It was a fall like no other for Lodi’s Sue Meffert. Like all athletic directors, she had to navigate her way through a season challenged by the COVID-19 pandemic.

“Once we started working through the protocols and started competitions, we were happy to give opportunities to our student athletes,” Meffert said.

Like many in the area, Lodi only offered just a few sports this fall and moved others to a shortened spring season. The Warriors competed this fall in girls tennis and cross country, while football, boys soccer, volleyball and girls swimming all moved to the spring.

It was not easy, but Meffert and the Blue Devils were able to navigate through the challenges of a sports season in a pandemic.

“It was a challenge,” Meffert said. “It was a little different because of student athletes were limited to a single-team competitions. We were not allowed to compete in tournaments. We hosted more events in cross country than we ever have before. It was awesome to have a lot of home cross country meets because we have a unique course. Our number of events was decreased, but all our student athletes, coaches and families were happy to have an opportunity to have a season.”

Flexibility was the most important trait during the strange fall season.

“Things changed daily, so flexibility was huge,” Meffert said. “Different schools had different expectations and protocols and that made it challenging, but everybody did a good job with it. It took a lot of communications with coaches and athletes.”

The Blue Devil cross country program competed in seven duals during the regular season and hosted six of them. Their first multi-school event was the WIAA postseason.

The Lodi cross country program did have two meets canceled due to its opponent’s COVID issues. The girls tennis team had some weather cancelations and two for opponent’s COVID reasons.

The Blue Devils were able to stay relatively healthy this fall.

“We had some who had to be quarantined but for the most part, we stayed healthy,” Meffert said.

The fall programs that were moved to the spring were able hold contact days this fall, as were the winter programs.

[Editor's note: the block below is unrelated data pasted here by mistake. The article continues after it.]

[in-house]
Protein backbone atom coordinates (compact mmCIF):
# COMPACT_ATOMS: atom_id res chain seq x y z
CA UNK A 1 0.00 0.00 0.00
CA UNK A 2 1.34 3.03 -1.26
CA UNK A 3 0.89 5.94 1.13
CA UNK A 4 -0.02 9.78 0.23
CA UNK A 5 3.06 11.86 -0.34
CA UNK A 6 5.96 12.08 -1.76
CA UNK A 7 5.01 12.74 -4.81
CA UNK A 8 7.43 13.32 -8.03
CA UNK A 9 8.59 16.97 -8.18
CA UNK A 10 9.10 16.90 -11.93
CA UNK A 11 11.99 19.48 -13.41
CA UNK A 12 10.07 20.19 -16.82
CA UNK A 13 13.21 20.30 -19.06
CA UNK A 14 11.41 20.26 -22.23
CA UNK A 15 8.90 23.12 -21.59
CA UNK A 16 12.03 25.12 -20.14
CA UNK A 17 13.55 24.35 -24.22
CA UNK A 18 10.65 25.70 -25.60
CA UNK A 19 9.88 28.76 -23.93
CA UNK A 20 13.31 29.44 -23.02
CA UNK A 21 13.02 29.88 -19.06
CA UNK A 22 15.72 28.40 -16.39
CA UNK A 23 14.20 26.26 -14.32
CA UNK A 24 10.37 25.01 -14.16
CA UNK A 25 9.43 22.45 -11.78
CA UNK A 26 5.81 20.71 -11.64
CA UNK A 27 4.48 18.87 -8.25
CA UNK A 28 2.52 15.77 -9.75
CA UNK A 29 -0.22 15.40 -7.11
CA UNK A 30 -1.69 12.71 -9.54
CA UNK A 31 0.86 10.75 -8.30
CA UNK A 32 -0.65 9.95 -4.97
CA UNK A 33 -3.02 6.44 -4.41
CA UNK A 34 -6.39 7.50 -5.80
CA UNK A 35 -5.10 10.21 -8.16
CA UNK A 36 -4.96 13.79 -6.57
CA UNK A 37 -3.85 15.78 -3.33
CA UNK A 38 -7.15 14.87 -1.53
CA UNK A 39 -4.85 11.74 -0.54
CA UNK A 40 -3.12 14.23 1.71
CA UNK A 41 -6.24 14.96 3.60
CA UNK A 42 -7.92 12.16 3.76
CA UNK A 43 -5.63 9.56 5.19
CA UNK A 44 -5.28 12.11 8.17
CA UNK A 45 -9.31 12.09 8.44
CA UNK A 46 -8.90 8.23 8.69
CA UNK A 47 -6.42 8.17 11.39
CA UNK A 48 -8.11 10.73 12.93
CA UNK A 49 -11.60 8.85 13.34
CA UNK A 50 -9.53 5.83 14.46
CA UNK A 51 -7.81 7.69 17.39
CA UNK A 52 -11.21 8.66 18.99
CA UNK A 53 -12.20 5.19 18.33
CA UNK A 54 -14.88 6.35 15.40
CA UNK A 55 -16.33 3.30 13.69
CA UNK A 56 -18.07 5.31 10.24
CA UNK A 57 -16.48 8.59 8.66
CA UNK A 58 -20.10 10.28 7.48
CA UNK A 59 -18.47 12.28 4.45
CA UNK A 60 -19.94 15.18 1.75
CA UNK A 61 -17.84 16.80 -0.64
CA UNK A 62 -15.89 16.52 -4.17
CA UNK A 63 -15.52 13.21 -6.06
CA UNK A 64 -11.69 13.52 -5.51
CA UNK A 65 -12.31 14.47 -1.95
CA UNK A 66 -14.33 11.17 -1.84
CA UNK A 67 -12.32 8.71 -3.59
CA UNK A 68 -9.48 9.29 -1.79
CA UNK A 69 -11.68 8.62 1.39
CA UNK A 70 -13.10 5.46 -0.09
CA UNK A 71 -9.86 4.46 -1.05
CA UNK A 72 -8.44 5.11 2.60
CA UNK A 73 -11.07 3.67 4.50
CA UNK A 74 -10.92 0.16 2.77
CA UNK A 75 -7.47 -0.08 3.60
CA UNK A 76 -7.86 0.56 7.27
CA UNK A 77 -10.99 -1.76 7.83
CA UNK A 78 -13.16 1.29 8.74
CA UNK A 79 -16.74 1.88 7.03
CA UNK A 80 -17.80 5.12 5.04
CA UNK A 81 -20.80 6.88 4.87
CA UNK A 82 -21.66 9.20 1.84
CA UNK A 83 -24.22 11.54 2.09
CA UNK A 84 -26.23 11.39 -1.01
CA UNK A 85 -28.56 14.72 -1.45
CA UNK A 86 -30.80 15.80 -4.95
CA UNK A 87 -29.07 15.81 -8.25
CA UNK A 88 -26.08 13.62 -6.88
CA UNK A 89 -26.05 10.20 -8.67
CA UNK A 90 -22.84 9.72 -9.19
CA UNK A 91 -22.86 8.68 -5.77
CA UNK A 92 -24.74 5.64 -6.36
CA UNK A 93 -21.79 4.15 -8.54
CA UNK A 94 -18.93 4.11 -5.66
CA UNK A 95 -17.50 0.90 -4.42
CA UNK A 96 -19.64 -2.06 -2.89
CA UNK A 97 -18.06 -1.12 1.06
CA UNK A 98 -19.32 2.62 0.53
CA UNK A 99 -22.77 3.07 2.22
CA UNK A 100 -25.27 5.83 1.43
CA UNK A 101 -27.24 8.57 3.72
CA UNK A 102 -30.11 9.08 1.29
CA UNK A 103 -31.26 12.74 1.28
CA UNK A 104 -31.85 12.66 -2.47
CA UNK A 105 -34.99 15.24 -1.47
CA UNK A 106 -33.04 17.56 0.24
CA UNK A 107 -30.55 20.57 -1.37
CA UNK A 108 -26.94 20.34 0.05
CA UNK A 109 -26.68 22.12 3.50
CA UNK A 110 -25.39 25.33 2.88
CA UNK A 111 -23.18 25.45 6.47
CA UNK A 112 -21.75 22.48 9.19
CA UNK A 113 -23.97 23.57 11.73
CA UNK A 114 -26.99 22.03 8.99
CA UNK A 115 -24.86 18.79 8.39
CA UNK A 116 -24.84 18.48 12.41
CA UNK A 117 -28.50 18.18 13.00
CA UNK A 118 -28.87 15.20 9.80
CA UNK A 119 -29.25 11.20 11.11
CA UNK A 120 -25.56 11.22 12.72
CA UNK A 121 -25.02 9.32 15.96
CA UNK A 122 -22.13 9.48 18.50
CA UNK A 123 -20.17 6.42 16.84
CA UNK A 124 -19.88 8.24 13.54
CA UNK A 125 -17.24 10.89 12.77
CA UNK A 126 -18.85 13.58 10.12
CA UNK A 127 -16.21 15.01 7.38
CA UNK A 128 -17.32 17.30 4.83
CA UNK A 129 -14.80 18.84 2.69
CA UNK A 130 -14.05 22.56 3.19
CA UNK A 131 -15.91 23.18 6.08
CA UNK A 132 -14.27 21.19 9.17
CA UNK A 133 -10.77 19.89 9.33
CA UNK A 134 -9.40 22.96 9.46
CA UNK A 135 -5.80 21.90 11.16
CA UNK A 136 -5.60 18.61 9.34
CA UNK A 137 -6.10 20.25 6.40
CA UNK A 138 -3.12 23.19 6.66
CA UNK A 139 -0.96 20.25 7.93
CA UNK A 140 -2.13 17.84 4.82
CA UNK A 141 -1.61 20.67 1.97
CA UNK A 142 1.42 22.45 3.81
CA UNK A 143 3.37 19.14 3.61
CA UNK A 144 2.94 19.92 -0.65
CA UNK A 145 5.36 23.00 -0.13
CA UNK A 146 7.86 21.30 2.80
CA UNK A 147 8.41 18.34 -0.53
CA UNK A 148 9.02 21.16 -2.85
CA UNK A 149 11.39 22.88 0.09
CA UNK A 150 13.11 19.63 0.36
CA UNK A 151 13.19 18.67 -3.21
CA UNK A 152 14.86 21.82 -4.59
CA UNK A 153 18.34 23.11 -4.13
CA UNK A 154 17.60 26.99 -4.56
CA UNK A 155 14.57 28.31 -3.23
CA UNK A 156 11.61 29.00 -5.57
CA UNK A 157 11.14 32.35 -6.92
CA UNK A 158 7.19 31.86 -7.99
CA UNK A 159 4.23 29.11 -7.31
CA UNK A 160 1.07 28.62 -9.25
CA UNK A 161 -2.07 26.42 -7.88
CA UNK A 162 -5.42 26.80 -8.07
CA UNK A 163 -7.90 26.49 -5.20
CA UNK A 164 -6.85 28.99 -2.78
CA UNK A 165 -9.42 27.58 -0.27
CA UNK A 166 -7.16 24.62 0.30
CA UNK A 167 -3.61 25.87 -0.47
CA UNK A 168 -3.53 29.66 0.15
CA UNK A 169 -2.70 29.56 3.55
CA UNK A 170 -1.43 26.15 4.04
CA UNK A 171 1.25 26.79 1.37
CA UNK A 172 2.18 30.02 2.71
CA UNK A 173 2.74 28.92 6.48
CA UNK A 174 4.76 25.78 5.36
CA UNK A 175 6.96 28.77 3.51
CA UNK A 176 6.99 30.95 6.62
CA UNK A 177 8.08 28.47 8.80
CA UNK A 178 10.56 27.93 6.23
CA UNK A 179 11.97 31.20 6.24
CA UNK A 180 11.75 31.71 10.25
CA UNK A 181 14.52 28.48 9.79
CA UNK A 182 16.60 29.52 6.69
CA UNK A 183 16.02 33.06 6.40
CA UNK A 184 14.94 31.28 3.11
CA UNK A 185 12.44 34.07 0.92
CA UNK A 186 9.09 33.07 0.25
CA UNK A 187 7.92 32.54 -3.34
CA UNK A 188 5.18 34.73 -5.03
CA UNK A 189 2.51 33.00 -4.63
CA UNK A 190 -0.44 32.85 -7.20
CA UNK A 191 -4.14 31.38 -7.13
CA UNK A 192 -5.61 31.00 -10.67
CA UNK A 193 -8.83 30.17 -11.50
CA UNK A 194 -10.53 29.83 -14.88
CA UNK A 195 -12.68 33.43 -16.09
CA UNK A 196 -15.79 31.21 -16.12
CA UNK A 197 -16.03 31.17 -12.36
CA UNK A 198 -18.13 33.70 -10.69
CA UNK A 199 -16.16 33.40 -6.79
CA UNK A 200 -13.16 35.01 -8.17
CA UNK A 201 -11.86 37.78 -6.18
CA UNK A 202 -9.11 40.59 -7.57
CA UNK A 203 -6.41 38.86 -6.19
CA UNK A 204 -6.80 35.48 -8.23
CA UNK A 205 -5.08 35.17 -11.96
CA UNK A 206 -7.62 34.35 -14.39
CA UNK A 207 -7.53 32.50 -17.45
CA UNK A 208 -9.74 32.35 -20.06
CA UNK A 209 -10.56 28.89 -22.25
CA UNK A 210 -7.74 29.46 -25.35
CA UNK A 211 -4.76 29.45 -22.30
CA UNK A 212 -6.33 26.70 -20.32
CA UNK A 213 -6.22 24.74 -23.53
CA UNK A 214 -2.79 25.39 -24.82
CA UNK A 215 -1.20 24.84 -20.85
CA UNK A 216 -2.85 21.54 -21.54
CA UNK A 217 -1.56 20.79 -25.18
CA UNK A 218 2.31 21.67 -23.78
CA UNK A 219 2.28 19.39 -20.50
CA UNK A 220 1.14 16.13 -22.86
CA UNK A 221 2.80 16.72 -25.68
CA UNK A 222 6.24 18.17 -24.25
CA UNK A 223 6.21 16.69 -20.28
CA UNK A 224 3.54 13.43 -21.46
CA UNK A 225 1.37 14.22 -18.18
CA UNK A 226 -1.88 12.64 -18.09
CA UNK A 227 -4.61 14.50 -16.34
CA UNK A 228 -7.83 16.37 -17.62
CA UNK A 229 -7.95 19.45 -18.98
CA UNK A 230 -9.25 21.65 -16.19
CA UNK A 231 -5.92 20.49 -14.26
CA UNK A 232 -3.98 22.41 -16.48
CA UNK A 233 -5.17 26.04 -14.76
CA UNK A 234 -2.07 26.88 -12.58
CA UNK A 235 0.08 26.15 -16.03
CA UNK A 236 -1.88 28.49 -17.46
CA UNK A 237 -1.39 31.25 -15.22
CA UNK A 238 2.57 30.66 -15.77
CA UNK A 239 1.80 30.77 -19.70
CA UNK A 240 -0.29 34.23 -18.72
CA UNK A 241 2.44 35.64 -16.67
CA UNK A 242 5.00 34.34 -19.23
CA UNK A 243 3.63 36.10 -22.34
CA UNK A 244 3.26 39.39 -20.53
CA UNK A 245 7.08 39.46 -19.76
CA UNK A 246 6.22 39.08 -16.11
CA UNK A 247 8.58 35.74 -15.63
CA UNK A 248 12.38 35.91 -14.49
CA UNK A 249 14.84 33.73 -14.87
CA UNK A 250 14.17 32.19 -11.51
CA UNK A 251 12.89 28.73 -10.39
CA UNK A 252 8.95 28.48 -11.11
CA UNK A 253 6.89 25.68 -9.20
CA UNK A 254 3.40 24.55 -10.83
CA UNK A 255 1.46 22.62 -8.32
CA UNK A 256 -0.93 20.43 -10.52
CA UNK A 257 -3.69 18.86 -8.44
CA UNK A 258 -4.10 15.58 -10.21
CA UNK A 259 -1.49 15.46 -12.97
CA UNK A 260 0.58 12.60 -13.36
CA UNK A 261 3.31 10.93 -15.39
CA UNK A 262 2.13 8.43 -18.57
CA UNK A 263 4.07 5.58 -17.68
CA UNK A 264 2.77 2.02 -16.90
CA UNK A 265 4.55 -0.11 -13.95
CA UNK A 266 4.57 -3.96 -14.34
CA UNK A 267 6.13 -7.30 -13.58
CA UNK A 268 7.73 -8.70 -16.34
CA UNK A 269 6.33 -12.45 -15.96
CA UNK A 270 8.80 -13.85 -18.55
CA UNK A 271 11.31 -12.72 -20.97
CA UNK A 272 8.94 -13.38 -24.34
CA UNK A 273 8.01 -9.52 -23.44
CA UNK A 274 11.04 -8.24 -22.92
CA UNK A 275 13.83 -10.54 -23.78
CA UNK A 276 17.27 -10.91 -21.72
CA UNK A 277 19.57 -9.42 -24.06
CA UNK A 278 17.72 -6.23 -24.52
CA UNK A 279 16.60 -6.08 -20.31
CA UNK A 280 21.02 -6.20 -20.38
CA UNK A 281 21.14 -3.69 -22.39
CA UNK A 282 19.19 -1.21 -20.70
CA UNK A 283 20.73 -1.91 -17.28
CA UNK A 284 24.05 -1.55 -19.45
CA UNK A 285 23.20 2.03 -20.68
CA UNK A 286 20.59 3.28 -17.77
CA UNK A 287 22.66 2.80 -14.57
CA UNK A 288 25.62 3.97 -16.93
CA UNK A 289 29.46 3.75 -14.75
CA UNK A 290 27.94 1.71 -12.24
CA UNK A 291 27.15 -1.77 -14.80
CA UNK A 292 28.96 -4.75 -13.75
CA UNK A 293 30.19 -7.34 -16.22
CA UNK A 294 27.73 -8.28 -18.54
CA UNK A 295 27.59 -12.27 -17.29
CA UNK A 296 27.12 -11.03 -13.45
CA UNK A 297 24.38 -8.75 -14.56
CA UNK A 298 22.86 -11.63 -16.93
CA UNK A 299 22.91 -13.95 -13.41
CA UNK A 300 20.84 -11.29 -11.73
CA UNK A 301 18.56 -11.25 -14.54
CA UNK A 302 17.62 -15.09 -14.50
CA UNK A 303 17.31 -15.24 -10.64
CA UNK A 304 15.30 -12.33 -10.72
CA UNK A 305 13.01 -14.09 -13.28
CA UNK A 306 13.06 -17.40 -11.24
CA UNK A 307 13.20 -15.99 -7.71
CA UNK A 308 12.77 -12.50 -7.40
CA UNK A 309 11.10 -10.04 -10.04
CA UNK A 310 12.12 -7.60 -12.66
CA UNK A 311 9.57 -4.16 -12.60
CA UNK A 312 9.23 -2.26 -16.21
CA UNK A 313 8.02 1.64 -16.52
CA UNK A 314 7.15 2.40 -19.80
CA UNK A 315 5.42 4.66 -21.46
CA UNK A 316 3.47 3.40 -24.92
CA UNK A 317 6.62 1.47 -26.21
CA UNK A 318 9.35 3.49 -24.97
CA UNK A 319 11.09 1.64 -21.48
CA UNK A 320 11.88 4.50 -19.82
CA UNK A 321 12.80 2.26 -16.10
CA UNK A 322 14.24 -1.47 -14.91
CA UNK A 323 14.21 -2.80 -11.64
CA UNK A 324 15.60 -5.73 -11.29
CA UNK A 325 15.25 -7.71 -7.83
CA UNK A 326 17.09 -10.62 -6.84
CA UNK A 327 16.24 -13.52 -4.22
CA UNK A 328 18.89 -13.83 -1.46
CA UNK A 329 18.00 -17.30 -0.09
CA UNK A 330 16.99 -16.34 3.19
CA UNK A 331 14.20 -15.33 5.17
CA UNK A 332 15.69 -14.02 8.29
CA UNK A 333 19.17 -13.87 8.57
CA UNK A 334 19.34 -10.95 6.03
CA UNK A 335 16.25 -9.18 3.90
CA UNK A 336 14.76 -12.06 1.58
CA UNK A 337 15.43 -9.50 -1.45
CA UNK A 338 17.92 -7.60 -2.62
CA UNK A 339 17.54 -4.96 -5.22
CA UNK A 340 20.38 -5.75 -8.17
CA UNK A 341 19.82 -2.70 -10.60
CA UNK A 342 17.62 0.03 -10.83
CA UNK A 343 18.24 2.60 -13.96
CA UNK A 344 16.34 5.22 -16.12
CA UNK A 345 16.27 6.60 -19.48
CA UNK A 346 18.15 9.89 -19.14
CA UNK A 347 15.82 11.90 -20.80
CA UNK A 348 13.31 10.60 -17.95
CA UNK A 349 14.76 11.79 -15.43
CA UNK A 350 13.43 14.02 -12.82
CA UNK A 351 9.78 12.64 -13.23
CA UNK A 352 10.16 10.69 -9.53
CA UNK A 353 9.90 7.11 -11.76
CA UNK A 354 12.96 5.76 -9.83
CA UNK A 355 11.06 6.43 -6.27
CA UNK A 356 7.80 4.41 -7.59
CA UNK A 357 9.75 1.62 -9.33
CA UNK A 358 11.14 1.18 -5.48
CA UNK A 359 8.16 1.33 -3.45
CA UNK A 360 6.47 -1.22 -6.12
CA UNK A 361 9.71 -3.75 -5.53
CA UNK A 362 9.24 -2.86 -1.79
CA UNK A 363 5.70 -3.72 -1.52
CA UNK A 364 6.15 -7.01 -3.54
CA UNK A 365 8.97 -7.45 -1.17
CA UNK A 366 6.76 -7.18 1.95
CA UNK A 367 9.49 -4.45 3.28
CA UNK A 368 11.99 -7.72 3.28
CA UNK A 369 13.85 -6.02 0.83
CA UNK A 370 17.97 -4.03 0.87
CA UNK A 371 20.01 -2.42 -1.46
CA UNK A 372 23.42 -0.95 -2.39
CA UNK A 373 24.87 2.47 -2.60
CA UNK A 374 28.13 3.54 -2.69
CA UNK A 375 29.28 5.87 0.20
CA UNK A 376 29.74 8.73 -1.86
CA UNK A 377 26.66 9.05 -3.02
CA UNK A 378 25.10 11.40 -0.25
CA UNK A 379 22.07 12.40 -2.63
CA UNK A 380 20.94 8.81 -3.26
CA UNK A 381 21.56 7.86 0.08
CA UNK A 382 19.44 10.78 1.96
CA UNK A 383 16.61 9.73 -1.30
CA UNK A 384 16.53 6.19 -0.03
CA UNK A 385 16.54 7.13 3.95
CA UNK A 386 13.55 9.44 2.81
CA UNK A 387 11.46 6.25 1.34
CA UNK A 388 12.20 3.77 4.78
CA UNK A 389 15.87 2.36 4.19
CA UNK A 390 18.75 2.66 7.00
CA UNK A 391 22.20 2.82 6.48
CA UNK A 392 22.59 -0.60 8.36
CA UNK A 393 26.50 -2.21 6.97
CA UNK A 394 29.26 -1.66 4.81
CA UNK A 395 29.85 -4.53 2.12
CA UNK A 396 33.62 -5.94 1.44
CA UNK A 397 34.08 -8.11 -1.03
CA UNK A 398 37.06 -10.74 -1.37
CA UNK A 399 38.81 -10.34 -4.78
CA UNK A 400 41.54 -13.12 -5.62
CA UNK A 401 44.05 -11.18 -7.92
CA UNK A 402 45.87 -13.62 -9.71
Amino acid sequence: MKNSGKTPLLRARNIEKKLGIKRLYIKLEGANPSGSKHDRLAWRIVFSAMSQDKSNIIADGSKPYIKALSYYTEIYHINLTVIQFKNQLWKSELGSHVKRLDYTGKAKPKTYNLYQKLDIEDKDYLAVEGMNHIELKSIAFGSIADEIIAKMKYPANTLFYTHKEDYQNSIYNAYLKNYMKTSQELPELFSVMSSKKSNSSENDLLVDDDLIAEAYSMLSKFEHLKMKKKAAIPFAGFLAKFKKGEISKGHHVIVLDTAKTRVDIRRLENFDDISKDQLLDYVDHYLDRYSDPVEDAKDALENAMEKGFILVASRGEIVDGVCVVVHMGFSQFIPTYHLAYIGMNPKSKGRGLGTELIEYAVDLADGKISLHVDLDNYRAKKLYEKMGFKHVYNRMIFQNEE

“We did contact days but had strict guidelines to follow,” Meffert said. “Many of them used our new stadium or met outside. The kids and the coaches were happy to get out on the new field.”

The Lodi School Board recently voted to move forward with winter sports, including wrestling, girls and boys basketball and boys and girls hockey, both at the high school and middle school.

“All our high school sports are going forward,” Meffert said. “We are going ahead with basketball, wrestling and dance, but boys hockey and girls hockey, which we are offering this for the first time, are up in the air right now because our co-ops are in Dane County.”

The boys hockey co-op is run by DeForest, while the girls program is hosted by Stoughton.

The high school girls basketball program will get its season underway on Nov. 16, while wrestling and boys basketball will get started on Nov. 23. The middle school boys basketball and wrestling teams will begin practicing in the next week.

“Our district has put forth some recommendations for the winter season, including no more than two games a week, no competitions on back-to-back days and no tournaments,” Meffert said. “Our first competitions will not be until the week of December 7. That way it is after Thanksgiving and we can see if we have any spikes in cases with people traveling over the holidays.”

The Blue Devils will keep the different levels of each sport separated from each other this winter. The JV, JV 2 and varsity teams will not practice or scrimmage together.

“We want to keep all our programs separated incase somebody has a positive test it only effects their team and not the whole program,” Meffert said. “The teams will all practice at different times. Since there is no in-person school, the athletes can come dressed for practice and not need locker room space. One team will practice and then exit and then we will clean the area before the next team comes into practice.”

For games, tickets to home events will be limited to two per athlete.

To help those who cannot attend home competitions, Meffert said cameras are being installed to live stream games.

“We want those who want to see the games to have a chance to without adding risk,” Meffert said.

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